MeToo accused Sajid Khan’s one-year ban punishment leads to uproar | Bollywood - Hindustan Times

MeToo accused Sajid Khan’s one-year ban punishment leads to uproar

BySugandha Rawal
Oct 13, 2022 03:10 PM IST

After FWICE writes to union minister Anurag Thakur saying that Sajid Khan should be allowed to work as he served his punishment, we talk to industry insiders on what is the process of deciding the punishment, is one-year ban enough

Amid the growing clamour around Sajid Khan returning to the spotlight with a reality show, the Federation of Western India Cine Employees (FWICE) revealed that the MeToo accused is allowed to work as he has served his punishment. And it has led to uproar, with people calling out the attempts to whitewash his image and questioning who decides the course of punishment.

Sajid Khan is currently seen in a reality show (Yogen Shah)
Sajid Khan is currently seen in a reality show (Yogen Shah)

Recently, FWICE wrote to Anurag Thakur, Minister of Information and Broadcasting, sharing that Sajid was banned for a year following the allegations of sexual misconduct levelled in 2018. The ban was lifted in March 2019, according to the letter, which came in response to the chief of Delhi Commission of Women Swati Maliwal’s letter with an appeal for his ouster from the Salman Khan-hosted reality show.

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“Ek aadmi ko hum ek case ke liye ek baar hi saja de sakte hain. Not again. He has served his punishment. Now, if someone has any issue and feels more should be done, they should take the legal route,” BN Tiwari, FWICE President, says while clarifying the intention of the letter.

He adds, “One year is a long time for a director to now work and sit at home. Isse zyada hum nahi kar sakte. We formed a committee with activists and lawyers, who decided the time frame. We can’t impose a life ban”.

However, it is the lack of transparency which has irked people. When it comes to Hollywood, men who came under scanner for exploiting their position of power, were not only called out, but faced consequences for their actions, with the downfall of Harvey Weinstein and Kevin Spacey being the case in point.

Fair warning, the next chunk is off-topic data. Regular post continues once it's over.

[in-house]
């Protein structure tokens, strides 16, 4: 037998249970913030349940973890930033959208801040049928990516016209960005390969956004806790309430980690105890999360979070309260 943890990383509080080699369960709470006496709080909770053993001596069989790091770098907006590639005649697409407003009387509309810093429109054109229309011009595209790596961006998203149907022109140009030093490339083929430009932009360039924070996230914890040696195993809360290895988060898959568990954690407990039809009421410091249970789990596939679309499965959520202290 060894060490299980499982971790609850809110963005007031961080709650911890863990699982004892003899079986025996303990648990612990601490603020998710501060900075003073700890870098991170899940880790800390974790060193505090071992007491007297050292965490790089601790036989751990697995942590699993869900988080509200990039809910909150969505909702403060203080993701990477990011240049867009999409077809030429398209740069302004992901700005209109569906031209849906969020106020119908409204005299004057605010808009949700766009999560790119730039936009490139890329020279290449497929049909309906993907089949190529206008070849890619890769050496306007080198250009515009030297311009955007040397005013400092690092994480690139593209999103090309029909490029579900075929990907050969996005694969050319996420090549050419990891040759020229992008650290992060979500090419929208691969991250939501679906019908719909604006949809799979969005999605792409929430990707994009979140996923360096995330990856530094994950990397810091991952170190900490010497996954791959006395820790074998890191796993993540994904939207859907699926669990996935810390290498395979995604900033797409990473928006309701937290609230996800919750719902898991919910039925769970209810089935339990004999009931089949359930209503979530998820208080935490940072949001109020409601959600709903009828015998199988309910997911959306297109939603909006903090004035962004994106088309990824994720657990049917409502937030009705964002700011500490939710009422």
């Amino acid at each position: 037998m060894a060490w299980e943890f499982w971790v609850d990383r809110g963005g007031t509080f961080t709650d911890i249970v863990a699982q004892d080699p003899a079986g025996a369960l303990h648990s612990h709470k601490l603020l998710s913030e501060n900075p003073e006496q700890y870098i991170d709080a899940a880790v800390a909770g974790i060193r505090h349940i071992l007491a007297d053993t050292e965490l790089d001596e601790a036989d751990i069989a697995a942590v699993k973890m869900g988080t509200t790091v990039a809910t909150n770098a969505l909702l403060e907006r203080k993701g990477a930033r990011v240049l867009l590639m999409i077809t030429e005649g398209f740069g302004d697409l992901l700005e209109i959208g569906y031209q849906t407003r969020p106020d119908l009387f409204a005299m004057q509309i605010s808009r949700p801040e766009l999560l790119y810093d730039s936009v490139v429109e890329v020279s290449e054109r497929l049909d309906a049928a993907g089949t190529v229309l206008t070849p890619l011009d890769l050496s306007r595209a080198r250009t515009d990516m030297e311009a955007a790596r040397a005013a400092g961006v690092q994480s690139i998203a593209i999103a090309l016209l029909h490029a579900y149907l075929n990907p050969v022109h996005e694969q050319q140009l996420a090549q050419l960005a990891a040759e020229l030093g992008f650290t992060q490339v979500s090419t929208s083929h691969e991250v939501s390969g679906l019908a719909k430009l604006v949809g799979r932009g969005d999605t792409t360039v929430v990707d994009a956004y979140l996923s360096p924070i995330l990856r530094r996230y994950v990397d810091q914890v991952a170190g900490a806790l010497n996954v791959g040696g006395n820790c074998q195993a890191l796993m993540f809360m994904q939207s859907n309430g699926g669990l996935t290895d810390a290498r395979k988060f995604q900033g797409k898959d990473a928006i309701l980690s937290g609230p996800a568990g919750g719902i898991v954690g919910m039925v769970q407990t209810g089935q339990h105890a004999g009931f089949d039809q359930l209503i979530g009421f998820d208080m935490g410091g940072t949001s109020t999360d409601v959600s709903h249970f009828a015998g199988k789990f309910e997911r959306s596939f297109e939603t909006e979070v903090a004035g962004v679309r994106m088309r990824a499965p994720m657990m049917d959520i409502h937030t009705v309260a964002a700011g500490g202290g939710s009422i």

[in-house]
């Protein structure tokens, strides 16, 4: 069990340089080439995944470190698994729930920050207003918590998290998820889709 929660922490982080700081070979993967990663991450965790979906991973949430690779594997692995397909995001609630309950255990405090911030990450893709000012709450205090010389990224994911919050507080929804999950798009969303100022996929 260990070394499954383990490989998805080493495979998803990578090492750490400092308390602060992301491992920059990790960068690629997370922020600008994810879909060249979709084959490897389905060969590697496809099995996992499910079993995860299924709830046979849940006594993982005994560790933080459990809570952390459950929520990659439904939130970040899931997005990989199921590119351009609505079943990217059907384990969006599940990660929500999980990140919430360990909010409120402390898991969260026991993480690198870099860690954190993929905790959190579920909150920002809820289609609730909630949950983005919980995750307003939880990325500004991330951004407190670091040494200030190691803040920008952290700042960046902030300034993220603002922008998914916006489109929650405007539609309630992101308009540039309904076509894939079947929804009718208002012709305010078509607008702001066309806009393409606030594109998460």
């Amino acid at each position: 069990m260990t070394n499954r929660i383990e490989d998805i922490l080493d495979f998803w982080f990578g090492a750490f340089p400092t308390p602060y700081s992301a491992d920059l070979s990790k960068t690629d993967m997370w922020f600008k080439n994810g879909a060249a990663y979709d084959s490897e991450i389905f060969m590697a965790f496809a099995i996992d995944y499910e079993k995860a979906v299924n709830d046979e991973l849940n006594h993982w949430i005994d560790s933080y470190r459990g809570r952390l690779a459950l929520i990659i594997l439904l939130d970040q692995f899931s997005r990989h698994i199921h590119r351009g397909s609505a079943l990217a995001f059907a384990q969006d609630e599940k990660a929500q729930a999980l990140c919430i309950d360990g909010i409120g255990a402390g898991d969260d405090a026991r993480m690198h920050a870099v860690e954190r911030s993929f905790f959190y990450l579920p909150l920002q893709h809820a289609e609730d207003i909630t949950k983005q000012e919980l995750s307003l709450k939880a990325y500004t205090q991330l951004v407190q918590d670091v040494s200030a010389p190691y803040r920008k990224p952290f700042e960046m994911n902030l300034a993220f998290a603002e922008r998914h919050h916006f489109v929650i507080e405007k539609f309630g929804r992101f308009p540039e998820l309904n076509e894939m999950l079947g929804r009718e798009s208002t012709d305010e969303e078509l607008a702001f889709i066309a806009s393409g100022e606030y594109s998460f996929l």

“There’s no point comparing it with the West. They have accountability.. .and some semblance of due process. As a society, we don’t care about women’s safety at the workplace. We have no conception of why sexual harassment is unacceptable unless it’s a big physical transgression. We jump to blame the victim first. This is our mentality everywhere in society. Bollywood is no different,” Swara Bhasker tells us.

Here, actor Tanushree Dutta, who became the face of the MeToo movement in India, slams the attempts to “rehabilitate Sajid Khan”.

“Another ‘blib’ in Bollywood’s downward spiral and “shoot your own foot” syndrome for the Bollywoodias. Vikas Bahl’s film came and tanked. So rehabilitation or not, if someone wants to burn their hard earned crores on these predators and predator supporters I have no issues,” she says with disappointment.

For writer Vinta Nanda, who accused Alok Nath of sexual harassment, calls the current reality of the small screen a reflection of patriarchal mindset.

“This is patriarchy, which we are seeing unfold in front of your eyes. It’s so horrifying to see that the battery of channel executives, which include women, are making such decisions. They are pandering to patriarchy. The basic shift in perceptions and behaviours hasn’t taken place after MeToo happened,” Nanda says.

Actor Kamya Panjabi is also placing her bet on a more transparent way of dealing with such issues, instead of playing the blame game. However, it isn’t as easy as it sounds.

An actor, on condition to stay anonymous, confesses that she took a legal route against the person who abused her, and the chargesheet for the case is yet to be filed, even after four years of her complaint.

“When an actress speaks up, she gets the image of being problematic, which impacts her work. In fact, people only blame the actress because we are not very popular. But that is the way predators hunt, they go for the weaker one or someone who is new in the industry. They have more money, power and connections. Even after so many years, my case hasn’t started, and chargesheet has not been filed because the accused never turned up in the court. The legal system is really slow, we need to do something about it,” adds the insider.

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